Are you smarter than a TV personality? – Melbourne and online, VIC

Morning TV weather forecaster Nate Byrne will compete against comedian Lawrence Leung in this year’s National Science Quiz moderated by The Weekly host Charlie Pickering.

Not only is Nate Byrne a Bureau of Meteorology-trained meteorologist. He is also a oceanographer with a physics degree and a masters of science communication.  

His rival has investigated aliens, psychics and ghosts in the documentary series Lawrence Leung‘s Unbelievable and has a Star Wars character, Lar Le’ung, a Jedi master, named after him.

Other panellists:

  • Astrophysicist and science TikTok legend Kirsten Banks
  • mathematics and statistics guru Barbara Holland
  • environmental hydrogeologist and proud Kamilaroi man Bradley Moggridge
  • Quantum scientist Jacqui Romero

Sunday 7 August. Event details: https://www.scienceweek.net.au/event/national-science-quiz-2/melbourne

Media enquiries: Jason Major, jason.major@monash.edu or 0455 288 309

Some panellists are available for media interviews.

Step inside the International Space Station and take a selfie– Melbourne, VIC

Mars sunsets and Venus’s lightning storms can be seen from in a scale replica of the International Space Station that is ready to land in Melbourne.

Astronauts working weightlessly on the real-life space station sleep in bags attached to the wall and must swallow instead of spitting out their toothpaste after they’ve brushed.

Visiting the space station replica is much more enjoyable, as part of the award-winning Neighbourhood Earth exhibition.

Tuesday 19 July – Sunday 28 August. Event details: www.scienceweek.net.au/event/neighbourhood-earth/melbourne/

Media enquiries: Andy Lee, andy@totocreative.com. Images available.

What does climate change have to do with human rights? – Perth, WA

The effects of climate change threaten a broad range of internationally recognised human rights, including access to food, shelter, and work. Some of the policies designed to address climate change are likely to further erode human rights, particularly of those who are disadvantaged.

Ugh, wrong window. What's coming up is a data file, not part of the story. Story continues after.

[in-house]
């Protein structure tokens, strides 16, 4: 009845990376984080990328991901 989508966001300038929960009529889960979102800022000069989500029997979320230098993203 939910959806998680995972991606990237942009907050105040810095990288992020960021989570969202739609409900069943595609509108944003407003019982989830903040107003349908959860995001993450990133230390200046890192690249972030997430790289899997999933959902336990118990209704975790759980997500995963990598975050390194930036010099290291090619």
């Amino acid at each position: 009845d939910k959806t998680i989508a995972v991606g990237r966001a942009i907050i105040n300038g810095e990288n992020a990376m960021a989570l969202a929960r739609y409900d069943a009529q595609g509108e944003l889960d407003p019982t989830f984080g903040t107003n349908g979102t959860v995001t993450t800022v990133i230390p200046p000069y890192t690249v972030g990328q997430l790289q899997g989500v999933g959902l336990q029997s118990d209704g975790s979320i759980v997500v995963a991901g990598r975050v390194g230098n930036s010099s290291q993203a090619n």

Join Human Rights Watch researcher and former ABC Four Corners investigative reporter Sophie McNeill for an evening conversation at Boola Bardip museum asking, “Should climate change policies incorporate human rights principles?”

Alongside Sophie will be environmental and public health consultant Dr Helen Brown, who has widespread experience in climate change adaptation and health research, and artist and author-illustrator Sarah Davies, a participant in the project Connecting the Dots – Disability and Climate Change.

Thursday 11 August. Event details: www.scienceweek.net.au/event/in-conversation-what-does-climate-change-have-to-do-with-human-rights/perth

Media enquiries: Robyn Ambrosius, media@museum.wa.gov.au or 0466 304 807

Speakers available for media interviews.

1500+ rockets to be simultaneously launched around Australia – national

Hundreds of people around the country will launch thousands of mini rockets into the sky on the eve of National Science Week to learn about forces and flight. And to see that what goes up must come down.

Friday 12 August. Event details: www.scienceweek.net.au/event/launch-into-national-science-week-with-street-science

Media enquiries: Kim Liddell, kim@streetscience.com.au or 0432 647 702

Steve Liddell is available for media interviews. Photo and filming opportunities with children building and launching rockets can be pre-arranged.

Thunderbirds are go! Why have they gone? – Darwin, NT

What did the Aussie thunderbird look like? What are the differences between megafauna and dinosaurs? And how did climate change shape the Territory’s animals over tens of thousands of years?

Ask palaeontologists Dr Adam Yates and Dr Sam Arman from the Museum and Art Gallery Northern Territory.

See the full skeleton of the thunderbird Dromornis stirtoni in the Transformations Gallery, touch fossil bones on display, and learn how these fossils were excavated from the Alcoota Scientific Reserve, north-east of Alice Springs.

Thursday 11 and Friday 12 August. Event details: www.scienceweek.net.au/event/meet-australias-megafauna-with-a-palaeontologist/the-gardens

Media enquiries: Rebecca Campart, rebecca.campart@magnt.net.au or 08 8999 8203

Fighting superbugs, big bad tech, caring for sky country, and microfactories making new materials from old – Sydney Science Festival is back

  • Discover how Professor Veena Sahajwalla created a new generation of green materials, products and resources, all formed from waste.
  • Former Google engineer turned design ethicist James Williams discusses how big tech companies manipulate and persuade us in the attention economy.
  • Hear former NASA astronaut Dr Mary Ellen Weber share recollections from an outstanding career and offer her insights into the ‘new space’ era of commercial space.
  • Caring for Sky Country: Karlie Noon and Krystal de Napoli discuss their new book Astronomy: Sky Country 2022 where they talk about bringing together Indigenous astronomical expertise and practices of caring for Sky Country and dark skies, with current issues in astronomical sciences.
  • Hear how First Nations cultural burning practices can reshape Australia’s response to climate change: Victor Steffensen in conversation with Nate Byrne.
  • Superbugs: By 2050, antibiotic resistant infections are projected to become the leading cause of death worldwide resulting in approximately 10 million deaths annually. Learn how Jon Iredell’s phage therapy research is fighting this threat.

Hear from compelling speakers on science’s hot topics. Sydney Science Festival is back with events in multiple locations around Sydney and online.

Friday 12 – Saturday 20 August. Multiple dates and locations.

Media enquiries: Media enquiries: Siân Davies, sian@articulatepr.com.au, 0402 728 462; or Sasha Haughan, sasha@articulatepr.com.au, 0405 006 035

Most speakers are available for media interviews.